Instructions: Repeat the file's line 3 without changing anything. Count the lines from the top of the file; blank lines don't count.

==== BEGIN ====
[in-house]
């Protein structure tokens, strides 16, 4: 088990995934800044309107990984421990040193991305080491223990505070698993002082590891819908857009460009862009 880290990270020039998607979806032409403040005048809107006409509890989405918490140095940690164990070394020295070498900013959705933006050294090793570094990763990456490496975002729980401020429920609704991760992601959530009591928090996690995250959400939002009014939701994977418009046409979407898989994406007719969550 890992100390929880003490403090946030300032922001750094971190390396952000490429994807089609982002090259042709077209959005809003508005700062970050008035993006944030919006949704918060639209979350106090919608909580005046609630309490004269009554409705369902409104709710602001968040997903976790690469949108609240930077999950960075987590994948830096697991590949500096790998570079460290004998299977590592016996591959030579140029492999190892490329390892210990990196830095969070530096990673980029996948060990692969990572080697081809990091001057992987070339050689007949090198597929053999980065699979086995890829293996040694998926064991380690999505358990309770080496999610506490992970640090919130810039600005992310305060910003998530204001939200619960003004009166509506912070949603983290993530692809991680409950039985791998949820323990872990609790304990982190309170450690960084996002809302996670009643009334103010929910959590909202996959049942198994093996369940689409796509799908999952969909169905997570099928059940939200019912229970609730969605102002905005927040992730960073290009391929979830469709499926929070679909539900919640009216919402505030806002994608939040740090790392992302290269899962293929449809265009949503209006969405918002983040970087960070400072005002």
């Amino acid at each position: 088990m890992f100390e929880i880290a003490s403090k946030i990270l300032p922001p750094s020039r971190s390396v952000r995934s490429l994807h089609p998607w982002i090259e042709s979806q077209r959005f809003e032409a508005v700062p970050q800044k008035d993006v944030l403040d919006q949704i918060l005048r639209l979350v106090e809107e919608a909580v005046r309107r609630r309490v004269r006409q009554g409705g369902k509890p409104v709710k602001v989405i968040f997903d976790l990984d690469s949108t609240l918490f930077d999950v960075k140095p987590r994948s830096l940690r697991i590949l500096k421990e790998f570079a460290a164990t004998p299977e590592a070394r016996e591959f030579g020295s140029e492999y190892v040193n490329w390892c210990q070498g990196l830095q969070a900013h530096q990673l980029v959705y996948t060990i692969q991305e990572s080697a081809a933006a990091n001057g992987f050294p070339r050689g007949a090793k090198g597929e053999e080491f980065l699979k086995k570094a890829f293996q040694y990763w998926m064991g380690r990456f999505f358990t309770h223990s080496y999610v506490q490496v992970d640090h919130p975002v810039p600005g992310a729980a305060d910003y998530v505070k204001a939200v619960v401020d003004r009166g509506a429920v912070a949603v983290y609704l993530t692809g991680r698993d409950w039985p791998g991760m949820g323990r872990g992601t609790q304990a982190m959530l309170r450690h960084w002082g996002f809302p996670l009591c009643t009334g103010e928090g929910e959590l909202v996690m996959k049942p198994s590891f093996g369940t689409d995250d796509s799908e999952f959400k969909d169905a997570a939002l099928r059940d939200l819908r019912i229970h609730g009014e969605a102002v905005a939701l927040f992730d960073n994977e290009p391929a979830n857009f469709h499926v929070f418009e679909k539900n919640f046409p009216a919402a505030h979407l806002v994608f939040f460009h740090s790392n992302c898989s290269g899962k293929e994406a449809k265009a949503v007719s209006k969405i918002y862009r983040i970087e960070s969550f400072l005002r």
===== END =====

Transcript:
């Amino acid at each position: 088990m890992f100390e929880i880290a003490s403090k946030i990270l300032p922001p750094s020039r971190s390396v952000r995934s490429l994807h089609p998607w982002i090259e042709s979806q077209r959005f809003e032409a508005v700062p970050q800044k008035d993006v944030l403040d919006q949704i918060l005048r639209l979350v106090e809107e919608a909580v005046r309107r609630r309490v004269r006409q009554g409705g369902k509890p409104v709710k602001v989405i968040f997903d976790l990984d690469s949108t609240l918490f930077d999950v960075k140095p987590r994948s830096l940690r697991i590949l500096k421990e790998f570079a460290a164990t004998p299977e590592a070394r016996e591959f030579g020295s140029e492999y190892v040193n490329w390892c210990q070498g990196l830095q969070a900013h530096q990673l980029v959705y996948t060990i692969q991305e990572s080697a081809a933006a990091n001057g992987f050294p070339r050689g007949a090793k090198g597929e053999e080491f980065l699979k086995k570094a890829f293996q040694y990763w998926m064991g380690r990456f999505f358990t309770h223990s080496y999610v506490q490496v992970d640090h919130p975002v810039p600005g992310a729980a305060d910003y998530v505070k204001a939200v619960v401020d003004r009166g509506a429920v912070a949603v983290y609704l993530t692809g991680r698993d409950w039985p791998g991760m949820g323990r872990g992601t609790q304990a982190m959530l309170r450690h960084w002082g996002f809302p996670l009591c009643t009334g103010e928090g929910e959590l909202v996690m996959k049942p198994s590891f093996g369940t689409d995250d796509s799908e999952f959400k969909d169905a997570a939002l099928r059940d939200l819908r019912i229970h609730g009014e969605a102002v905005a939701l927040f992730d960073n994977e290009p391929a979830n857009f469709h499926v929070f418009e679909k539900n919640f046409p009216a919402a505030h979407l806002v994608f939040f460009h740090s790392n992302c898989s290269g899962k293929e994406a449809k265009a949503v007719s209006k969405i918002y862009r983040i970087e960070s969550f400072l005002r």